SPRINGFIELD – The Illinois Department of Public Health (IDPH) today announced the first case of coronavirus disease (COVID-19) variant B.1.351, which was first identified in South Africa. The Centers for Disease Control and Prevention (CDC) confirmed the variant in a Rock Island resident. Illinois is currently reporting 22 cases of the B.1.1.7 variant, first identified in the United Kingdom.
“We expected to see more cases of variants detected in Illinois, including the B.1.351 strain,” said IDPH Director Dr. Ngozi Ezike. “These variants seem to spread more rapidly, which can lead to more cases of COVID-19 and even another surge. Our best path to defeating this virus as quickly as possible remains wearing our masks and getting vaccinated when it’s our turn.”
“Having this new variant in our community underscores the need to take personal precautions to prevent further spread. Please continue to wear your mask when away from home, watch your distance when around others and wash your hands frequently,” said Rock Island County Health Department Administrator Nita Ludwig.
Cases of the B.1.351 were first reported in the U.S. at the end of January. So far, studies suggest that antibodies generated through the current COVID-19 vaccines recognize these variants and may offer some protection. Additional studies are underway.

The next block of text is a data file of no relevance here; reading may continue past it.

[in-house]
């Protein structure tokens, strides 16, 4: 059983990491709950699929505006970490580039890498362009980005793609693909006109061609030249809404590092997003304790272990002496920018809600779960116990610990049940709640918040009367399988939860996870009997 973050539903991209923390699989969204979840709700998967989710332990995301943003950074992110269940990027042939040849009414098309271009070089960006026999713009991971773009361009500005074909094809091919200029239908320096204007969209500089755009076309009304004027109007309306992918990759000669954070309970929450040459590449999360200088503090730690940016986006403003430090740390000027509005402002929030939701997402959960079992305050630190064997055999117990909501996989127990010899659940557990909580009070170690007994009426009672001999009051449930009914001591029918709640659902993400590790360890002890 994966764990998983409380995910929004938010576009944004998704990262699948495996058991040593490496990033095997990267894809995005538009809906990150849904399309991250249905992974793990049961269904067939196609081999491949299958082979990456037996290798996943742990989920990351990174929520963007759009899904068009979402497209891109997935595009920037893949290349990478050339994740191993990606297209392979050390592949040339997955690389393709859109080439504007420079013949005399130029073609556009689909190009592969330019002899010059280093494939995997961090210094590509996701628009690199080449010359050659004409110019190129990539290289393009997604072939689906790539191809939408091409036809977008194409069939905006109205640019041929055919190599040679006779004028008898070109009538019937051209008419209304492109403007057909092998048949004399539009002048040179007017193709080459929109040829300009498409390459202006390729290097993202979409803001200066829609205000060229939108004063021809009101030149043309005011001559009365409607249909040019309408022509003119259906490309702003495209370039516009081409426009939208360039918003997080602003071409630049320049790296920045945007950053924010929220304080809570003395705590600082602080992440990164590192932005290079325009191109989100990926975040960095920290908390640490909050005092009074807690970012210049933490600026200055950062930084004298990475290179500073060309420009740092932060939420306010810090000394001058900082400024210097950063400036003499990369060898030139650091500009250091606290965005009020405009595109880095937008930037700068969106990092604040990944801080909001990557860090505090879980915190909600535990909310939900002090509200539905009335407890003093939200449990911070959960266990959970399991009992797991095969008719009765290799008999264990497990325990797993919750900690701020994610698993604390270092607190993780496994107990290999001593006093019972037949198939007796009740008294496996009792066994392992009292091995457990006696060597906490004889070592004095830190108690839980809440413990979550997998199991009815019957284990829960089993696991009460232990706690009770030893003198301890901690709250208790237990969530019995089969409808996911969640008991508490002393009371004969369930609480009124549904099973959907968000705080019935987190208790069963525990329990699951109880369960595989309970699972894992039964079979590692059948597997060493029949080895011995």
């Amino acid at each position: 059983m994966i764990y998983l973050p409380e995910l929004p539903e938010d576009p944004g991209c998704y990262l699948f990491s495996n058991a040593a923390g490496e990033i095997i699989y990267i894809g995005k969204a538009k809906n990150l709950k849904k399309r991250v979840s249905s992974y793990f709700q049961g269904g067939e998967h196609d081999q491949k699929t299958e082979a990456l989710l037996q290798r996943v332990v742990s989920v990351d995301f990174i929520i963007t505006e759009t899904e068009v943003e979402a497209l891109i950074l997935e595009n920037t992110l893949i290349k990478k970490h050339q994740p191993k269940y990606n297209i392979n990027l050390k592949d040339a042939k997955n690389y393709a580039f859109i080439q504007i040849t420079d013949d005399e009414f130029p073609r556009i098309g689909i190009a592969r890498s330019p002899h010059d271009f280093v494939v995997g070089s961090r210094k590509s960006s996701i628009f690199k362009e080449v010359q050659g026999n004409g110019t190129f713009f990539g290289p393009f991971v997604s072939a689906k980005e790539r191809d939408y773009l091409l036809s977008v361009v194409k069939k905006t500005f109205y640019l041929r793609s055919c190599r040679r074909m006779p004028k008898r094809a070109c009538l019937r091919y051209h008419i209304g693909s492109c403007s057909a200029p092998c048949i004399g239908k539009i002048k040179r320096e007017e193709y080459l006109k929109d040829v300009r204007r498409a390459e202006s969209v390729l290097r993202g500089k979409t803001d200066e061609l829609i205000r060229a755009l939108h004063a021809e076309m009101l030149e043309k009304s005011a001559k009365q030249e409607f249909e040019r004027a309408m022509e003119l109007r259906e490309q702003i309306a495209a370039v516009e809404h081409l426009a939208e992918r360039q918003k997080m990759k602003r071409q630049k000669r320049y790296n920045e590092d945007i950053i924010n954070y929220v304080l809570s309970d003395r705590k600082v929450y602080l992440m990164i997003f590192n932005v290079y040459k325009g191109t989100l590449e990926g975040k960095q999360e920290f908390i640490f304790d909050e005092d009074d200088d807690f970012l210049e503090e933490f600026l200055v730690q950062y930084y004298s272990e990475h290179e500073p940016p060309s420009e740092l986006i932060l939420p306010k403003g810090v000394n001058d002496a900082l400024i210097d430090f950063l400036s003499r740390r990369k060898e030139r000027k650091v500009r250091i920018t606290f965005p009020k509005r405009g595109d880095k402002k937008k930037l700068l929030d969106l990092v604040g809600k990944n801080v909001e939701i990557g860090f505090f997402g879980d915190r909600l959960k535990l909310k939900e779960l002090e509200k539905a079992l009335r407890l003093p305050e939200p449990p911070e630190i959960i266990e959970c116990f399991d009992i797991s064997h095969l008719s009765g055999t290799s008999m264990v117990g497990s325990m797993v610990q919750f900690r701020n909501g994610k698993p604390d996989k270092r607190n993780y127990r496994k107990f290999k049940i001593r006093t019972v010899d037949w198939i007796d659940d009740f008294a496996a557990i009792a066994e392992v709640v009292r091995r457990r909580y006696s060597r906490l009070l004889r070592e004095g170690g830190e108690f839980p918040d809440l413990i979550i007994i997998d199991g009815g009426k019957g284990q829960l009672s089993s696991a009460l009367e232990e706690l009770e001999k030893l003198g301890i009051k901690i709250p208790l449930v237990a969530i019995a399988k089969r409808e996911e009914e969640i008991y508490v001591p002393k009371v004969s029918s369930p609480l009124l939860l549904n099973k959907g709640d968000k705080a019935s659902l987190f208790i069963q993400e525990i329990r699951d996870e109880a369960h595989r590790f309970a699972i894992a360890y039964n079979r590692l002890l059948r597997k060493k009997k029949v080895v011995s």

IDPH will continue to work with local health departments, academic partners, laboratories, and CDC to monitor for cases. IDPH has increased its surveillance for this and other variants using genomic sequence testing on an increased number of specimens.
Viruses constantly change and new variants are expected. In addition to the B.1.1.7 and B.1.351 variants, the P.1 variant has emerged in Brazil.
Public health experts are working to better understand the potential impact of this variant, including how the variant spreads and how it affects people who are infected. The same measures that have helped protect Illinoisans from COVID-19 will also help protect residents from the variant. Wearing a mask, staying at least 6 feet apart from others, avoiding crowds, ventilating indoor spaces, and washing hands frequently remain the best tools for preventing the spread of this virus, no matter the strain.